Leicestershire County Council's social care cuts pledge
Services for the most vulnerable in Leicestershire will be maintained despite county council budget cuts, the authority has said.
A BBC survey of English councils suggests social care funding is being cut by nearly 10% from £184m in 2010/11 to an estimated £167m in 2011/12.
Officials said they had to save £79m in the next four years and spending was being focused where needed.
But a union and a care group said the cuts were causing serious problems.
The authority insisted tough decisions - including cutting 1,000 posts - had to be made after grants from central government were reduced.
But it claimed £57m in efficiency savings and £5.5m from reserves had limited the impact on front-line services.
The council has set aside £850,000 for Big Society initiatives, but critics have pointed out it also is cutting more than £5m of grants to charities and voluntary organisations.
In addition, spending on youth services has been reduced by about £2m - half the entire budget.
However, the adult care budget has seen some of the most controversial changes, including £6.7m in efficiency savings and £1.7m in service reductions, as well as alterations to the eligibility criteria for services, and increasing charges in order to raise £2.1m.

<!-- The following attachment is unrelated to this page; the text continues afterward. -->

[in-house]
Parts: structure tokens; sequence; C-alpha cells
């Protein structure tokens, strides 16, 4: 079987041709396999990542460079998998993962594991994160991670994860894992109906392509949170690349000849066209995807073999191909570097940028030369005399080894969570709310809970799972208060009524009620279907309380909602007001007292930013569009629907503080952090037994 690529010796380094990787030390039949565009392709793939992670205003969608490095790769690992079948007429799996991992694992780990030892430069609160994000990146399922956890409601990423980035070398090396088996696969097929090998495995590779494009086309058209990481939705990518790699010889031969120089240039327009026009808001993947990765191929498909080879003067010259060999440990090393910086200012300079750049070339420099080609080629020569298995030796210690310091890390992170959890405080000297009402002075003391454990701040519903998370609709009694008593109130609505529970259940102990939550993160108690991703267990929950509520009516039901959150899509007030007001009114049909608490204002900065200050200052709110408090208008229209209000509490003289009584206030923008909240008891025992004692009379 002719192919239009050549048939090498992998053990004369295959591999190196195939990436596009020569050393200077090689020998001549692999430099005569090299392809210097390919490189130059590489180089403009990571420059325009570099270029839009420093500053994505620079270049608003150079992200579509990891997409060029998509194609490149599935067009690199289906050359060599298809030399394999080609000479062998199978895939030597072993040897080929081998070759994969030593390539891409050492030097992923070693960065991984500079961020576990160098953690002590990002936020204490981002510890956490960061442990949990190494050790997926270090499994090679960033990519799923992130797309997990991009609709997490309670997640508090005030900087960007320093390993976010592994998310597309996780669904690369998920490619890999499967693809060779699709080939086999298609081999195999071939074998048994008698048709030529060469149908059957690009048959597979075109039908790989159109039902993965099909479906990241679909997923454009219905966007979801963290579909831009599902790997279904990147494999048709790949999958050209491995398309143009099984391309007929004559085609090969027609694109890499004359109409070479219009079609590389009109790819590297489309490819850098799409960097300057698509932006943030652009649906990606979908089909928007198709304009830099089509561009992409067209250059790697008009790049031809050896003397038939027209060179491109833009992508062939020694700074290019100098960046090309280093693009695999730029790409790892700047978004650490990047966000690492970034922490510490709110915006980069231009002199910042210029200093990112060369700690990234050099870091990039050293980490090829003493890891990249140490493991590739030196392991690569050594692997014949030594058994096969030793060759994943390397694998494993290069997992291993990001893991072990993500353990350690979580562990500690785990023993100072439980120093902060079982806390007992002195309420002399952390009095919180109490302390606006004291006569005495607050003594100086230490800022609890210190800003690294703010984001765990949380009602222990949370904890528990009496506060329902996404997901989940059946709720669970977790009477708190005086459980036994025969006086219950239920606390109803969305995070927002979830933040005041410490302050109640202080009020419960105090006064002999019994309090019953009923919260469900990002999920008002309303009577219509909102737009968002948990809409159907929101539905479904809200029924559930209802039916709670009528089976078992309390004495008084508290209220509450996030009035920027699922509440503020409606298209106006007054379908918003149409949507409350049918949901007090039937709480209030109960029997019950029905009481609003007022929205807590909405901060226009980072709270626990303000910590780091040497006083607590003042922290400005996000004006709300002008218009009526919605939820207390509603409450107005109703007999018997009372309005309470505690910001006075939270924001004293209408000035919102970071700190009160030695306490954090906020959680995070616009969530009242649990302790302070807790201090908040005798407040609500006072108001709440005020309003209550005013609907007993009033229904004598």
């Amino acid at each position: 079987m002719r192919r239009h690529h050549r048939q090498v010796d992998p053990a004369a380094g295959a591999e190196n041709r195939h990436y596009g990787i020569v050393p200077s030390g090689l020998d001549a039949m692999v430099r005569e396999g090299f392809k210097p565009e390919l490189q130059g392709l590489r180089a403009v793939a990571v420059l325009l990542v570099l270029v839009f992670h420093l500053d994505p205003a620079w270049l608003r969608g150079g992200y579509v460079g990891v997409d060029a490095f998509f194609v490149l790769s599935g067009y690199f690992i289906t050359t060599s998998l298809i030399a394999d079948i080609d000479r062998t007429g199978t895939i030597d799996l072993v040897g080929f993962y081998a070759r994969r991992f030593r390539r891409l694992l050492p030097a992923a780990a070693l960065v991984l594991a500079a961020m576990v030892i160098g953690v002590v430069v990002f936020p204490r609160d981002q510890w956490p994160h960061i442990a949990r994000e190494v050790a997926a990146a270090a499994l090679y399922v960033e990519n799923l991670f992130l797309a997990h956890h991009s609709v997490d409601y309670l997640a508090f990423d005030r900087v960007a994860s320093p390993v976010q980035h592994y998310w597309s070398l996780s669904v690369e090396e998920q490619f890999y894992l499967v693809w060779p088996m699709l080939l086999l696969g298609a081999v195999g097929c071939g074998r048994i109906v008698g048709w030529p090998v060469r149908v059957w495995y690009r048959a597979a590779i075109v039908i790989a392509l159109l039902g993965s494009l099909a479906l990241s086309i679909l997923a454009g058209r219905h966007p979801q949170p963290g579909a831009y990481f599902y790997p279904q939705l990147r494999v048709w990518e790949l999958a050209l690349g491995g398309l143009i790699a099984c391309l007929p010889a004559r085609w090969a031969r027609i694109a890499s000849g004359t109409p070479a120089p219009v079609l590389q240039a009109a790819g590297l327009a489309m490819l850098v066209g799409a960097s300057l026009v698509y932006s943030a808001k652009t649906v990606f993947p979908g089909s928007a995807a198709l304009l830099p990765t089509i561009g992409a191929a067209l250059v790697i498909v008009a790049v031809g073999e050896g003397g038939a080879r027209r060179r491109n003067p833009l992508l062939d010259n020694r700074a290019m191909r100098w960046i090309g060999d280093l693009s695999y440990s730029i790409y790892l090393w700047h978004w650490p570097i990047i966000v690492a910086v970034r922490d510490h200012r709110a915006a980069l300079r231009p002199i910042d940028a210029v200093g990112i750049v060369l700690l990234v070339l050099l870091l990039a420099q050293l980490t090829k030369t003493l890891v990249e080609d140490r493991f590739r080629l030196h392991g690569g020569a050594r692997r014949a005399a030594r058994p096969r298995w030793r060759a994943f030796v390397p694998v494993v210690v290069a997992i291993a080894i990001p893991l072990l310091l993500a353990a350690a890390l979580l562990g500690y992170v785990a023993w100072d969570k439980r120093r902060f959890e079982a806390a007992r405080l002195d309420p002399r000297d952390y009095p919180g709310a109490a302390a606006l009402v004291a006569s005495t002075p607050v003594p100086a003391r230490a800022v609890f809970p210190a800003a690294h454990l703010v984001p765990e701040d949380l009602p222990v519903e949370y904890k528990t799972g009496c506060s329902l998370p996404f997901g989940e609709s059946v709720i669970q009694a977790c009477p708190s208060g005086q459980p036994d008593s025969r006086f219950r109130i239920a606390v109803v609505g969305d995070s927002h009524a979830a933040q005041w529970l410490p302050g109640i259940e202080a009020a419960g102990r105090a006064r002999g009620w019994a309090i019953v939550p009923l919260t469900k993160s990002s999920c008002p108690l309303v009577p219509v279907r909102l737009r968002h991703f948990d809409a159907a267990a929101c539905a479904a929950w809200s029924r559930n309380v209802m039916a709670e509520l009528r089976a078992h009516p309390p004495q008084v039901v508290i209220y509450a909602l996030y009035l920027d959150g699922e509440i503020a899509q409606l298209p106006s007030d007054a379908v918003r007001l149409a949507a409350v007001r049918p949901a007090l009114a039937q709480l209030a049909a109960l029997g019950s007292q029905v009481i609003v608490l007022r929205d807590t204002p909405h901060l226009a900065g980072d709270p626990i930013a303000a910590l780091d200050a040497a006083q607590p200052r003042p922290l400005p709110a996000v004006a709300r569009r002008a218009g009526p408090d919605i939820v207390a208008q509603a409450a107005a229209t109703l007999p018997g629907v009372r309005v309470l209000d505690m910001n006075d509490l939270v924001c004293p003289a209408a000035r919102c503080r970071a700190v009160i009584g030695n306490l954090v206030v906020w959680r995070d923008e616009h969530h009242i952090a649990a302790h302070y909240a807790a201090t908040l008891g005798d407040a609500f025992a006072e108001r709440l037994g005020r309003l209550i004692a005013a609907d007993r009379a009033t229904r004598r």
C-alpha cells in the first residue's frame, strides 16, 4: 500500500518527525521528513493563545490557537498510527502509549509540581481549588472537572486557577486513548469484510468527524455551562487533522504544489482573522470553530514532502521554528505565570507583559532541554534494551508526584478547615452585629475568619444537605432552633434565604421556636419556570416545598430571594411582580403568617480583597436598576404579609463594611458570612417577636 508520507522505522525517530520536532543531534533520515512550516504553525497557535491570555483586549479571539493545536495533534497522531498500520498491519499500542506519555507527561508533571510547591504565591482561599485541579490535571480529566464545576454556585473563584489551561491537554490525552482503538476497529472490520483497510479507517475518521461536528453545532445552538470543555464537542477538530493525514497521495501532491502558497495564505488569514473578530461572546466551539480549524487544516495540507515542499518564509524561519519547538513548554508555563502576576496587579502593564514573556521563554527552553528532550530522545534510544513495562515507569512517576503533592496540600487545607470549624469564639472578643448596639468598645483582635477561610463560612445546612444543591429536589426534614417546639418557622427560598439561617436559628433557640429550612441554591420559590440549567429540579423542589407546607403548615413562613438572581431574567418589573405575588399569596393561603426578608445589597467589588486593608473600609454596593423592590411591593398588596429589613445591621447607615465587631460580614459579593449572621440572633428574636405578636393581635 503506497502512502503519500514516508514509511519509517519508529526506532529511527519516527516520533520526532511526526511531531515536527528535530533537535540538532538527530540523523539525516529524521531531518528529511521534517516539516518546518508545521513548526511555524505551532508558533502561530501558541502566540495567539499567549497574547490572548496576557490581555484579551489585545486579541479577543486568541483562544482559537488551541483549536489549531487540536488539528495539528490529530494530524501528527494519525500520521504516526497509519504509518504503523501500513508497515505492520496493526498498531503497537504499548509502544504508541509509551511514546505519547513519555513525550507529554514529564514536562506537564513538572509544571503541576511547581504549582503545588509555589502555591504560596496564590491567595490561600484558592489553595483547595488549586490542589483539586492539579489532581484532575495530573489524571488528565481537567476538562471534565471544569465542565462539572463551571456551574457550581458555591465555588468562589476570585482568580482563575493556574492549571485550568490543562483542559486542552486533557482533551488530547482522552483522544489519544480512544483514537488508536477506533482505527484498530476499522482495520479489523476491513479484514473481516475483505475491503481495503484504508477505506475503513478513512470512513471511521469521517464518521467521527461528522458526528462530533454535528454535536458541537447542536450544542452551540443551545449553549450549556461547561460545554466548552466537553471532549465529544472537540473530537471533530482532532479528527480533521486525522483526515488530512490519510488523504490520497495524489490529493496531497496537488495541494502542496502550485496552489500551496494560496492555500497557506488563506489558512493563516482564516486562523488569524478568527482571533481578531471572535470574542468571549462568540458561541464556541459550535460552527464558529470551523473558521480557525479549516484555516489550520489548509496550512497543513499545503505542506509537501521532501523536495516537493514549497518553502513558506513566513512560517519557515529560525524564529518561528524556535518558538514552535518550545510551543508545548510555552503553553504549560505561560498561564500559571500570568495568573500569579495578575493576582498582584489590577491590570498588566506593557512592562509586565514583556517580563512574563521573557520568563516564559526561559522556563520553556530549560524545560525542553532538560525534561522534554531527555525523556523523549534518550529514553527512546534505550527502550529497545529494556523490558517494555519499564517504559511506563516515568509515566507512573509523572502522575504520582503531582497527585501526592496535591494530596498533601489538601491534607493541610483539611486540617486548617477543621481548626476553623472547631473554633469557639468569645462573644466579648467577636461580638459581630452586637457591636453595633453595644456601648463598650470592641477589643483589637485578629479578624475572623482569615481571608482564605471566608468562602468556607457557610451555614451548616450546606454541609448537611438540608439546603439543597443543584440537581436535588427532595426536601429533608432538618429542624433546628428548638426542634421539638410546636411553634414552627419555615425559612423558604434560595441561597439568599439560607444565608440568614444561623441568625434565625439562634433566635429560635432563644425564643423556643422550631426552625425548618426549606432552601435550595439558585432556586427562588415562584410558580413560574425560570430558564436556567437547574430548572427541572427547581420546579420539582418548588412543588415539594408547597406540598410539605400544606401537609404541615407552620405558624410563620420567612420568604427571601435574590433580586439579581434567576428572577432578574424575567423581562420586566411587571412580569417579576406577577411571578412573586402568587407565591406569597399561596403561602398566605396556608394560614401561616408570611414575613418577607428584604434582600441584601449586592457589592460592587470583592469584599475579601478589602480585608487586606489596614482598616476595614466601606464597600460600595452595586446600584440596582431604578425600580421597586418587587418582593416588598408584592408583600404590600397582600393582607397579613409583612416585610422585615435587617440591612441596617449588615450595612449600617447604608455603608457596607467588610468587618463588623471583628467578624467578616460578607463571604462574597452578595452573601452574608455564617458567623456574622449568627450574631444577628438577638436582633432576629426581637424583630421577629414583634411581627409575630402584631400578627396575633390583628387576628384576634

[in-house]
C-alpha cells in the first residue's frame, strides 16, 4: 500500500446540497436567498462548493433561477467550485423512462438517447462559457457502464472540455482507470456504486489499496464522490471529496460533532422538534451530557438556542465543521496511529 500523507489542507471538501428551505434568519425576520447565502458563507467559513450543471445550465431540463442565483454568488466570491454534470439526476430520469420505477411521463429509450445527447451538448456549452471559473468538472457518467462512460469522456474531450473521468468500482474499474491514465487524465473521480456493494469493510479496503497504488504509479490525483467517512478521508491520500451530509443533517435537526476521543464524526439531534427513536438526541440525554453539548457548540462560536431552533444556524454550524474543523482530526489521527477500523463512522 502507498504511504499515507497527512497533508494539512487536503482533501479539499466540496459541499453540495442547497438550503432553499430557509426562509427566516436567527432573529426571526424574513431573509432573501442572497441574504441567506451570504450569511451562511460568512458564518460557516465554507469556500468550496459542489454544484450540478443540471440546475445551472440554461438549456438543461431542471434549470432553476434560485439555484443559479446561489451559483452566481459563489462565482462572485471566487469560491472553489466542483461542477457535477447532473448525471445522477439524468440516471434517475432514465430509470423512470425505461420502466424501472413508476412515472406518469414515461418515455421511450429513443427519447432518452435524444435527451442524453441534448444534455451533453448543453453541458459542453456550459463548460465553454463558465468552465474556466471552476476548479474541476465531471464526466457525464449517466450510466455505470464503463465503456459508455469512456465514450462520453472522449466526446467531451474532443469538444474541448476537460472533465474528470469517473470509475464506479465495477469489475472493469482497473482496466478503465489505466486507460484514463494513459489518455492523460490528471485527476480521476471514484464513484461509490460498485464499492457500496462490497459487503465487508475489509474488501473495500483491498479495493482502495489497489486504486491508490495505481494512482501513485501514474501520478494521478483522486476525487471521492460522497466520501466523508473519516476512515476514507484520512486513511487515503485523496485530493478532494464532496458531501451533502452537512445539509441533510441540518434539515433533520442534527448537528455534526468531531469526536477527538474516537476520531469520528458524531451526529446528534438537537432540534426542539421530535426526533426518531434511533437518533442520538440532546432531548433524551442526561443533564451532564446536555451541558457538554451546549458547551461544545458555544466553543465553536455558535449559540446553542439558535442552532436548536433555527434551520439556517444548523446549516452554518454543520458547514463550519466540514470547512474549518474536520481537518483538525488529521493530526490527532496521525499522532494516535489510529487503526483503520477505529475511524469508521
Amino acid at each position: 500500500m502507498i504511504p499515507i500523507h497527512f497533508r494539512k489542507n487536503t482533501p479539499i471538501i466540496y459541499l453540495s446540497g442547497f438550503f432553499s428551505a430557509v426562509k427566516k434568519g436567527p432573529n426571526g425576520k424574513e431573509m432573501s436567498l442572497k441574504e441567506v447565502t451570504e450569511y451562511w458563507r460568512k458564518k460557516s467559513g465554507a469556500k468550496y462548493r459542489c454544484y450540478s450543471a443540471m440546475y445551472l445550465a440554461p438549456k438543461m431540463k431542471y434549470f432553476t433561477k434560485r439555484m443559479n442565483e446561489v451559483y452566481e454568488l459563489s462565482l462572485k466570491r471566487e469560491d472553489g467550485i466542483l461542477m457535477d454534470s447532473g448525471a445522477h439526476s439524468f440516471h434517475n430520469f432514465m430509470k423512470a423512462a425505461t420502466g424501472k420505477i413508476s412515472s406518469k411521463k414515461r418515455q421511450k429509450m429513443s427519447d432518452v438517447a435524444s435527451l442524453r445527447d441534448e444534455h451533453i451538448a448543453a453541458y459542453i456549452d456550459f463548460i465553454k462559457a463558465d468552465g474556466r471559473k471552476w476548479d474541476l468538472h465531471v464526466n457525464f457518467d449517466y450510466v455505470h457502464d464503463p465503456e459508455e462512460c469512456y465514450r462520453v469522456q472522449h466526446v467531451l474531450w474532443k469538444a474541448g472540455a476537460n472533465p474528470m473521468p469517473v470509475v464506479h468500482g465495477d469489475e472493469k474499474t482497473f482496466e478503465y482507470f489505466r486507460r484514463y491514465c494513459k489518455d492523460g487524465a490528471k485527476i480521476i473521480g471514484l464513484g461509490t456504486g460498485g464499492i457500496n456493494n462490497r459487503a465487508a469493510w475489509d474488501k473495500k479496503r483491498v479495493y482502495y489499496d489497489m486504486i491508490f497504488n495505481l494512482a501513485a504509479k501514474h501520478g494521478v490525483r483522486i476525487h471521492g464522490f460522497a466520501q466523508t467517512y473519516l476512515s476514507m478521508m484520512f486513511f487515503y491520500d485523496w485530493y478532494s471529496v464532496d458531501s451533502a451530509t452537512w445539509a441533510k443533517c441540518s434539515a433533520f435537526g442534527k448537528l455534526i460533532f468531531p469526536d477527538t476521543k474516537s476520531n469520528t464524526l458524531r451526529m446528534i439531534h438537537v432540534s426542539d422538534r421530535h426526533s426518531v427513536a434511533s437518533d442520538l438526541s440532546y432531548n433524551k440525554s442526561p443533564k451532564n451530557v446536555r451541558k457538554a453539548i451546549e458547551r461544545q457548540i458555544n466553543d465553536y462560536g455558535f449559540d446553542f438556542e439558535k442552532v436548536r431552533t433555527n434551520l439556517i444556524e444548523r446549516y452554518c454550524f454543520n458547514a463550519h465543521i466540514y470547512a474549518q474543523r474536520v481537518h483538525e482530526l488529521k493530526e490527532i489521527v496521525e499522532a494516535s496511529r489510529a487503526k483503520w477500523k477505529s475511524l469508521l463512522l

In October, adult care costs for Leicestershire residents with savings of more than £23,000 rose from £8.60 per hour to £13 per hour.
A council spokesman said it was facing "challenging" times.
"Helping people to be as independent as possible for as long as possible is key to both improving people's quality of life and making public services financially sustainable in the longer term.
"In order to help to achieve this the council is investing in a range of preventative services and making its care services more personalised.
"This includes investing more that £1m in new Telecare services and providing all services through a personal budget by 2013."
Martin Green, chief executive of the English Community Care Association, said: "Not only are councils reducing funding for care but they are raising eligibility criteria so people get help later.
'Struggle to pay'
"Because of this their conditions are worse, intervention comes only when the need is critical and therefore their quality of life is badly affected.
"And for the groups providing care - many are facing bankruptcy, and others do not have the money to invest in the organisation or training the staff."
Ravi Subramanian, regional organiser for Unison, said: "As well as the cuts they have hiked up charges for day care centres and home care, which a lot of people will struggle to pay.
"What they are trying to do is rather than withdraw the services from people, which looks bad, they are trying to get people to withdraw themselves.
"In a year or two they will begin to shut these services, saying that no-one is using them."